> legislated that pi equals 3.)  Lots of people in the electronics  
> industry may have an interest in selling equipment that their  
> customers don't understand the ramifications of.  Doesn't make it right.
> If I put a neon sign outside my house with personal details on it  
> *intending* for it only to be for my use would I be surprised that  
> anyone going past my house had read it?  Would I be surprised that TV  
> stations came and put footage of my sign on TV?  Could I justify  
> myself that it was not my intention that anyone should read it?  I  
> don't think so.
>> Google's use potentially does not fit this expectation.
>> 4. You used to need an engineering degree to operate networks and  
>> wireless links.
> Not quite.
>> They are now a bit easier,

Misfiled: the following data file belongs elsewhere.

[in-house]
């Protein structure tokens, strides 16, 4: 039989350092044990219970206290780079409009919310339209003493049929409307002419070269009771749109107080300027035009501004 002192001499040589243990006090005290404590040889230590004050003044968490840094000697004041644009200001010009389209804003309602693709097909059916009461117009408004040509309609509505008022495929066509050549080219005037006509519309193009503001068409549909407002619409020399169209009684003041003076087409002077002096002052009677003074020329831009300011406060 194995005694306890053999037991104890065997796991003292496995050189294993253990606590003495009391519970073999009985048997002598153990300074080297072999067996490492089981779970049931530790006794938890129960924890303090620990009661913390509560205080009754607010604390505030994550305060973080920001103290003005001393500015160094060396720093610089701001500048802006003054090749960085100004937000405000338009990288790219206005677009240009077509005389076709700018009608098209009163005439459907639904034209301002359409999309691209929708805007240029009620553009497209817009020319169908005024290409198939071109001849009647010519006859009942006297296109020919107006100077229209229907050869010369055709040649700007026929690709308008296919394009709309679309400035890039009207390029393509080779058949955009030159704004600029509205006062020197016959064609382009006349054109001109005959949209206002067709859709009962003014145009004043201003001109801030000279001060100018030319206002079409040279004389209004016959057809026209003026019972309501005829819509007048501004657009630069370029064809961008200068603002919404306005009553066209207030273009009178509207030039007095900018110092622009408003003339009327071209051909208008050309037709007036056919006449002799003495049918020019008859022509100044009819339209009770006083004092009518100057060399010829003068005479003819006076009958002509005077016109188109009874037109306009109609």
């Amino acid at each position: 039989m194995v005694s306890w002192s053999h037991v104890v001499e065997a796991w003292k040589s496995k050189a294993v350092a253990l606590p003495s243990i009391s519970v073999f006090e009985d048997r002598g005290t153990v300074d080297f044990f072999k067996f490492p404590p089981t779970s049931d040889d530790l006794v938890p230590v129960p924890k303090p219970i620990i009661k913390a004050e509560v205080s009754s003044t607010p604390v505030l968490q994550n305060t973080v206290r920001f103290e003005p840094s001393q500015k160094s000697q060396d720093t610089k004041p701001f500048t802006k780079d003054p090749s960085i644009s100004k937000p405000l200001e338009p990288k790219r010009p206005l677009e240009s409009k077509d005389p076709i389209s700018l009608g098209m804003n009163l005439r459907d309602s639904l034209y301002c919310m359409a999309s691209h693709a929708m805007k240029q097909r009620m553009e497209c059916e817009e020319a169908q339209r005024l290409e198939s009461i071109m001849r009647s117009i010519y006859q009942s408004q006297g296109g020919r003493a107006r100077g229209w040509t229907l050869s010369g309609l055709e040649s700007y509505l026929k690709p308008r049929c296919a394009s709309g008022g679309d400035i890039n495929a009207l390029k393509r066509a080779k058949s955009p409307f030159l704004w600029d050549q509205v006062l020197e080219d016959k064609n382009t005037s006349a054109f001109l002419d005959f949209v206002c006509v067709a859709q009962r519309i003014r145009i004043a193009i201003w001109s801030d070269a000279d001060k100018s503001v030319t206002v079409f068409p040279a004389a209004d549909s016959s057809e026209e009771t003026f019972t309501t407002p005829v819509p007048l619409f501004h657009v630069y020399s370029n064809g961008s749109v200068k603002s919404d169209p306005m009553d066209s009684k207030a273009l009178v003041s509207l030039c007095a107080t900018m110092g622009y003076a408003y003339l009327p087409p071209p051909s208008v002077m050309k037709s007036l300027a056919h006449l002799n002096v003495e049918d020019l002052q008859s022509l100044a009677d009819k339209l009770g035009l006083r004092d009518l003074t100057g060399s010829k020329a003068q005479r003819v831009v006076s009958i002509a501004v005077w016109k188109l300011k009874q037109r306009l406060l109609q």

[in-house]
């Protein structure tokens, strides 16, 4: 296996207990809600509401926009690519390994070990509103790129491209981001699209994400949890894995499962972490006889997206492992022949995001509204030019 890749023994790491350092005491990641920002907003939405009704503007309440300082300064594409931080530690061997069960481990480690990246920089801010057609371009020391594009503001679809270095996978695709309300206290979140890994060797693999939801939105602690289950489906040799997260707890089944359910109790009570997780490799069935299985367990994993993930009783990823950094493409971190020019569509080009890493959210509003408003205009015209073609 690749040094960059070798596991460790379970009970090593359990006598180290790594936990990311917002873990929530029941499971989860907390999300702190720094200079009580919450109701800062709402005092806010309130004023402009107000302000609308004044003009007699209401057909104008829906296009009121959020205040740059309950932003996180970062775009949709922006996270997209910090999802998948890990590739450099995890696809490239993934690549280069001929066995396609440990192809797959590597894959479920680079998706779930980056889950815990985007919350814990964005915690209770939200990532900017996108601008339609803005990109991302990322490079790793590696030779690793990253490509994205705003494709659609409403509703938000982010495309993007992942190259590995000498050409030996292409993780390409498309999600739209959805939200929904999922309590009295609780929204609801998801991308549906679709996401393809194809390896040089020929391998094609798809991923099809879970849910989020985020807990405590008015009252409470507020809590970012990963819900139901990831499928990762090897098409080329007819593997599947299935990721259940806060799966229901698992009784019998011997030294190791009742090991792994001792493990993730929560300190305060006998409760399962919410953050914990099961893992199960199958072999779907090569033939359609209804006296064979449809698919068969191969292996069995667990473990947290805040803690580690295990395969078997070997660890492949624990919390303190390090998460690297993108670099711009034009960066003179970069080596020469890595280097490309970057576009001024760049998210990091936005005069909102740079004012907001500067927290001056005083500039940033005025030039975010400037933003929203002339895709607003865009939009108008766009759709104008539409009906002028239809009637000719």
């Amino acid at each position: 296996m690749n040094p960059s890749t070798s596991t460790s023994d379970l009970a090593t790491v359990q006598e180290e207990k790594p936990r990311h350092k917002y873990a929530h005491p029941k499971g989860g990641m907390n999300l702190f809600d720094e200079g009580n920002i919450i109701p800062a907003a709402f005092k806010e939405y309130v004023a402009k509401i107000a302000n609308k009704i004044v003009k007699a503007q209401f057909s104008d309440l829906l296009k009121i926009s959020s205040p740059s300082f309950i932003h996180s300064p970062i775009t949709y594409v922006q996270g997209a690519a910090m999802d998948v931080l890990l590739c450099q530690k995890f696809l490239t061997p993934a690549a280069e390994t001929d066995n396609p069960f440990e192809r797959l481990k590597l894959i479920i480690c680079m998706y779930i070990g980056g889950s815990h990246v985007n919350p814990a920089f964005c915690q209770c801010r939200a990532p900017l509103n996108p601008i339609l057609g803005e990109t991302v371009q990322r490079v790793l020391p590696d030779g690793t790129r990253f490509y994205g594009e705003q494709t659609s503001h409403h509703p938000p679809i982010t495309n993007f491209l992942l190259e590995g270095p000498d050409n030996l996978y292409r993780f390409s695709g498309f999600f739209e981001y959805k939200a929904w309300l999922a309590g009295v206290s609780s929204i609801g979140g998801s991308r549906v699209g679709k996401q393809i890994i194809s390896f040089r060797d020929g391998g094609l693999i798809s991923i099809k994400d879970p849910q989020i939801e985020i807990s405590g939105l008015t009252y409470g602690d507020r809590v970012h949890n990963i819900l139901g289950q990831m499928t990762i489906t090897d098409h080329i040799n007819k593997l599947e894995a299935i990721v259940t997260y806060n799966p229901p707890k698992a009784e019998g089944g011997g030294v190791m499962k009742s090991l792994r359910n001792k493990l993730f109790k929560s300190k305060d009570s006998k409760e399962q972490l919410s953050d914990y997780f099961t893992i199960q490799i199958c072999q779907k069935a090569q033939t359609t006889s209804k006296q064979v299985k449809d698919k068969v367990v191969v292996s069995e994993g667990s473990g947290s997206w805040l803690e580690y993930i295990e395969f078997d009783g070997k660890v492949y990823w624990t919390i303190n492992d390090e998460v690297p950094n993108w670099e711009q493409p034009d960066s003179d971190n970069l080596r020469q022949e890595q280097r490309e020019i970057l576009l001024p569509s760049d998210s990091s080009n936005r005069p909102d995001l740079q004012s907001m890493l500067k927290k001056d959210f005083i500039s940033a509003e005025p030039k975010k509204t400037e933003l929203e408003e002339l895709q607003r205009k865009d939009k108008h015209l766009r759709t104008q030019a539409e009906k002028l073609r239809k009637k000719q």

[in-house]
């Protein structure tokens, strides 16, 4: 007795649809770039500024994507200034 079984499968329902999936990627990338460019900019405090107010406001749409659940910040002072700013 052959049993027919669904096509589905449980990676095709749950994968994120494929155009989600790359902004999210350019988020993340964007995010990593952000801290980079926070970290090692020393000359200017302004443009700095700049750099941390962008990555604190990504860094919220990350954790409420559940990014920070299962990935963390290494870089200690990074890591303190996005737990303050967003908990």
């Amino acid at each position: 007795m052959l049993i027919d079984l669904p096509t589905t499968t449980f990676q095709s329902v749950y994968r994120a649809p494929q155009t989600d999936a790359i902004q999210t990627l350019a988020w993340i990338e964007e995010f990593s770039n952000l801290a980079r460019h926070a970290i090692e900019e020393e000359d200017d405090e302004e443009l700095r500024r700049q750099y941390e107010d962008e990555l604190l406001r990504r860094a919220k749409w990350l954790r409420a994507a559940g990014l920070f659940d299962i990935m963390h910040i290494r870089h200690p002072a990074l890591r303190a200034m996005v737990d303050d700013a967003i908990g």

> To get them working, yes a bit easier.  To get them secure, not so  
> much.  To limit wireless information leakage out of your own home,  
> very, very difficult.
>> but for ordinary people it is not reasonable to expect them to keep  
>> up with developments in encryption, network security, range  
>> varations etc etc. The technology is constantly changing, and  
>> probably needs to be made easier to install as the user intends,  
>> namely just for local people. It is the equivalent of a complicated  
>> lock - just because someone accidentally leaves the door open, this